Revealing the Critics' Choice: Australia's Best Beer

Well it’s been a long run to this point. We have seen Pale Ales, we have seen IPAs and we have seen double IPAs. We have seen beers light and dark. We have seen beers from breweries large and small, owned by massive public companies and by small private ones that define the purists vision of ‘craft’.

And the best beer in Australia in 2010, at least according to the critics? Stone & Wood Pacific Ale.

And what a choice.

It is a beer that is at once flavoursome and interesting, approachable and immensely drinkable. It delights in its hoppiness and its aroma while not blowing out the back of the head with aggressive bitterness. Beer is the most sociable of beverages and often the focus should be on the people that you’re with rather than the beer in your hand. Pacific Ale like a good bloke that joins the party and doesn’t try to dominate the conversation but can still hold up his end up in a one-on-one spirited debate.

The contributing critics were given the task of nominating their 50 favourite beers in order to come up with the comprehensive guide to the finest Australian beers of 2010. They were told their choices may reflect a favourite style or the beer that spent more time than others chilling in their fridge, or maybe beers that they have seen take a hold of the beer community and bring new drinkers to the fold. This beer could easily fill all of those roles.

There will undoubtedly be detractors among Australia’s beer avant garde who feel that the title of Australia’s best beer should go to the most limit-pushing beer, found only in select bars and bottleshops. But for many of them, beer is an extreme sport. There is no point to it unless you are going full tilt. For them beer is not about simple pleasures, but about the adrenaline rush. I suspect that such views turn people away from better appreciation of beer, throwing up class distinctions that introduce the worst elements of wine snobbery to beer culture. Pacific Ale is the most democratic of beers, welcoming all comers and rewarding them equally. It’s a beer that invites people to the party, rather than standing at the door turning them away as unworthy.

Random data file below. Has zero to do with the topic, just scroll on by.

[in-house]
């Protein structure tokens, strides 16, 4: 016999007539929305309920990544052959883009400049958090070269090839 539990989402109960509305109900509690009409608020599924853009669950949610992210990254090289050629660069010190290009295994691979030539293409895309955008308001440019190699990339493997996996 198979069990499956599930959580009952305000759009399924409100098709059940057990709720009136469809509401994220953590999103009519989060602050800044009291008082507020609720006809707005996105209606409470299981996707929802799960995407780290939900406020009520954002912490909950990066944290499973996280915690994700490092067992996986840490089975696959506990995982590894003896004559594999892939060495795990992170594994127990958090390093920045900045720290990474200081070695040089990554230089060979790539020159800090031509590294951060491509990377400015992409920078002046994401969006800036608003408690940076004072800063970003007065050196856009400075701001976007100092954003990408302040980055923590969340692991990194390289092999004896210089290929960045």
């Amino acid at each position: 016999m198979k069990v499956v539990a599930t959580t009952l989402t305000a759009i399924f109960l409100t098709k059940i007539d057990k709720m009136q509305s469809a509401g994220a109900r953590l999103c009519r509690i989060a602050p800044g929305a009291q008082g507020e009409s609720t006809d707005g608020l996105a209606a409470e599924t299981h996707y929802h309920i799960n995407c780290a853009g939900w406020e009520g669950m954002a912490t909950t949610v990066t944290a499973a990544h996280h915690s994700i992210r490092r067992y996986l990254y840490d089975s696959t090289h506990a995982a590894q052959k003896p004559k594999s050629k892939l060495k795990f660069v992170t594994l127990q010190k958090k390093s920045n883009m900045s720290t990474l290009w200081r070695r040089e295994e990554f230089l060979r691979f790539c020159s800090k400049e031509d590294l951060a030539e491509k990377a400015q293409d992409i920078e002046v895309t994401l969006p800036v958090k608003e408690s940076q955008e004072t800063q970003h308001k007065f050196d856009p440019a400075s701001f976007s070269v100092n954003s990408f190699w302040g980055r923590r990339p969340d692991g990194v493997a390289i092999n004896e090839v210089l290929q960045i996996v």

For all of the above, the best description of Pacific Ale comes from the Critics’ Choice editor-at-large Pete Mitcham.

“If you could bottle happiness, contentment and fulfilment it might just have the same label as this little gem from the boys in Byron Bay. With the beach as a backdrop and Brad Rogers behind the wheel, Stone & Wood have produced the most talked about beer in decades. Full stop. End of story. Buy some.”

Congratulations to the Stone & Wood team for having Stone & Wood Pacific Ale being named Australia’s first Critic’s Choice beer.

Beer o’clock has come early today.

Want to try the best of the Critics’ Choice beers, including a rare out-of-brewery appearance of Knappstein’s Reserve Lager on tap? The Local Taphouse will be tapping the top ten at midday today at both venues. Apart from trying some great beers, you could win a copy of this terrific new book.

The Critics’ Choice: Australia’s Best Beers
RRP $14.95
Available from bookstores & newsagents from April 1, 2011

We’re giving readers a chance to win one of four copies of The Critics Choice: Australia’s Best Beers. Just tell us in the comments below which beer you think should be the choice for Australia’s best beer. Winners will be chosen at random from the comments.

[adrotate group=”1″]

Back to Historical